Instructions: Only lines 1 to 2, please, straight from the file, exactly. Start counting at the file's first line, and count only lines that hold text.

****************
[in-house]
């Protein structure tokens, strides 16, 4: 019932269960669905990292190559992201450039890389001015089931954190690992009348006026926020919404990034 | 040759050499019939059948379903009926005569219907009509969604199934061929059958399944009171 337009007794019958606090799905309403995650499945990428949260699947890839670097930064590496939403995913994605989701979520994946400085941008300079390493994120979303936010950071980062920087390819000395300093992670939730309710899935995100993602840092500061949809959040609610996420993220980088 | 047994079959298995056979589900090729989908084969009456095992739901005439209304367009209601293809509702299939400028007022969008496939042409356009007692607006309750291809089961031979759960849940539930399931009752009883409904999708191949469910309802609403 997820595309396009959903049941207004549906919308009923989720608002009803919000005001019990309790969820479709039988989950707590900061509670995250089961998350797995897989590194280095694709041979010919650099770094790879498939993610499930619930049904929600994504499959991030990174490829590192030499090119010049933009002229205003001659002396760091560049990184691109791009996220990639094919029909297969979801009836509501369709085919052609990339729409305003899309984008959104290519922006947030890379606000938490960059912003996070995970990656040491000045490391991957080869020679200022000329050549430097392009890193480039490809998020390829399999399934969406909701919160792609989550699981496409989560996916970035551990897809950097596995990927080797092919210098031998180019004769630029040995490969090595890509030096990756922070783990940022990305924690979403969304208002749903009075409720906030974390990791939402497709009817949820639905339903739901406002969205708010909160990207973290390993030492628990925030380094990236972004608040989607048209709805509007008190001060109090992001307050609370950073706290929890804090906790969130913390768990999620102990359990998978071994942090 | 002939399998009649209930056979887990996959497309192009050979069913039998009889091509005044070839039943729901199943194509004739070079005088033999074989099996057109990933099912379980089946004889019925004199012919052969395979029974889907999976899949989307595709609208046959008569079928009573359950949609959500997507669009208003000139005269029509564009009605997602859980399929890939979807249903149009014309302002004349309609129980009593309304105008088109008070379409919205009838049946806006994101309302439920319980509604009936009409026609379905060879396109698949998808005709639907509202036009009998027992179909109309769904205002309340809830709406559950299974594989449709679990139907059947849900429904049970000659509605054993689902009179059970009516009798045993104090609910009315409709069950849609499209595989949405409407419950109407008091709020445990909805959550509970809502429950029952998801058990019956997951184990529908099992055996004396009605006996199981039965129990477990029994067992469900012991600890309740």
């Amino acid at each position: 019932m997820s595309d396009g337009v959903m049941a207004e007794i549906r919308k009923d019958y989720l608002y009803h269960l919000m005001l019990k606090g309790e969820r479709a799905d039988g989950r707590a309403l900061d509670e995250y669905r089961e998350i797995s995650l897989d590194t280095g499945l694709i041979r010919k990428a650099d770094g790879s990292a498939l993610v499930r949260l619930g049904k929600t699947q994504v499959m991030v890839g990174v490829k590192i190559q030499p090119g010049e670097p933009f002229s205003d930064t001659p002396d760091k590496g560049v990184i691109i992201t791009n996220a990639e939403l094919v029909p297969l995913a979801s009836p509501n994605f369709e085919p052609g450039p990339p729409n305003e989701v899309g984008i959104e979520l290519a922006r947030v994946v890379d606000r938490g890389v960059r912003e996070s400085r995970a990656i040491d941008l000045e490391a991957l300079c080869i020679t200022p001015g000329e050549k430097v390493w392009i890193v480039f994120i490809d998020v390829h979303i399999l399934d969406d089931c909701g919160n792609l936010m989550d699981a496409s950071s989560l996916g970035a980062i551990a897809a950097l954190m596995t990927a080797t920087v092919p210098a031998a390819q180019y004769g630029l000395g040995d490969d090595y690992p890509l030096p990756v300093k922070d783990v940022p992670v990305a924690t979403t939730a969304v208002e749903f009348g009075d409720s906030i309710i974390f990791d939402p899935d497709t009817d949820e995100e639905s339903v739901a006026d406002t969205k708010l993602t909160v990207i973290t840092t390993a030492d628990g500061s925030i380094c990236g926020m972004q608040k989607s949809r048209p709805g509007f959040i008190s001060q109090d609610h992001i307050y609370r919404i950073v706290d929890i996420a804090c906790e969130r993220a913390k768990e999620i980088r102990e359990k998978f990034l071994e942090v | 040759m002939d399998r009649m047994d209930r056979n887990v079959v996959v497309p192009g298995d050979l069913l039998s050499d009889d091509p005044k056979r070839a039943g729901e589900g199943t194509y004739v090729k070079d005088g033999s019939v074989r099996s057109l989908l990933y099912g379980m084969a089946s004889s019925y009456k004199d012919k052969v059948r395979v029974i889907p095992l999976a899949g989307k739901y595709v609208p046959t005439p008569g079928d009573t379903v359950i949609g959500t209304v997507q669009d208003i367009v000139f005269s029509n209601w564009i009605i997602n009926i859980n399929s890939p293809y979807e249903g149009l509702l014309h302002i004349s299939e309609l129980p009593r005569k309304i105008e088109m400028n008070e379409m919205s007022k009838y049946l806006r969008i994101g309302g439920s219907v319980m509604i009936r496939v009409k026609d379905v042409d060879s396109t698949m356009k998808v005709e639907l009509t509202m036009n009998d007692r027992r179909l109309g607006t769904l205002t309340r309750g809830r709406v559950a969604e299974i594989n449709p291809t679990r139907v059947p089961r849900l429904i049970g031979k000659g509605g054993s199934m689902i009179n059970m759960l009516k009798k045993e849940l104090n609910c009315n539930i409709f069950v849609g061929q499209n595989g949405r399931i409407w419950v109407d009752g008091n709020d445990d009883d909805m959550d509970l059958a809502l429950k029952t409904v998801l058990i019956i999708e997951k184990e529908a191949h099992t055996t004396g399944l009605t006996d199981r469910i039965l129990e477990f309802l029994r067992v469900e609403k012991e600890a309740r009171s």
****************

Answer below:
[in-house]
């Protein structure tokens, strides 16, 4: 019932269960669905990292190559992201450039890389001015089931954190690992009348006026926020919404990034 | 040759050499019939059948379903009926005569219907009509969604199934061929059958399944009171 337009007794019958606090799905309403995650499945990428949260699947890839670097930064590496939403995913994605989701979520994946400085941008300079390493994120979303936010950071980062920087390819000395300093992670939730309710899935995100993602840092500061949809959040609610996420993220980088 | 047994079959298995056979589900090729989908084969009456095992739901005439209304367009209601293809509702299939400028007022969008496939042409356009007692607006309750291809089961031979759960849940539930399931009752009883409904999708191949469910309802609403 997820595309396009959903049941207004549906919308009923989720608002009803919000005001019990309790969820479709039988989950707590900061509670995250089961998350797995897989590194280095694709041979010919650099770094790879498939993610499930619930049904929600994504499959991030990174490829590192030499090119010049933009002229205003001659002396760091560049990184691109791009996220990639094919029909297969979801009836509501369709085919052609990339729409305003899309984008959104290519922006947030890379606000938490960059912003996070995970990656040491000045490391991957080869020679200022000329050549430097392009890193480039490809998020390829399999399934969406909701919160792609989550699981496409989560996916970035551990897809950097596995990927080797092919210098031998180019004769630029040995490969090595890509030096990756922070783990940022990305924690979403969304208002749903009075409720906030974390990791939402497709009817949820639905339903739901406002969205708010909160990207973290390993030492628990925030380094990236972004608040989607048209709805509007008190001060109090992001307050609370950073706290929890804090906790969130913390768990999620102990359990998978071994942090 | 002939399998009649209930056979887990996959497309192009050979069913039998009889091509005044070839039943729901199943194509004739070079005088033999074989099996057109990933099912379980089946004889019925004199012919052969395979029974889907999976899949989307595709609208046959008569079928009573359950949609959500997507669009208003000139005269029509564009009605997602859980399929890939979807249903149009014309302002004349309609129980009593309304105008088109008070379409919205009838049946806006994101309302439920319980509604009936009409026609379905060879396109698949998808005709639907509202036009009998027992179909109309769904205002309340809830709406559950299974594989449709679990139907059947849900429904049970000659509605054993689902009179059970009516009798045993104090609910009315409709069950849609499209595989949405409407419950109407008091709020445990909805959550509970809502429950029952998801058990019956997951184990529908099992055996004396009605006996199981039965129990477990029994067992469900012991600890309740």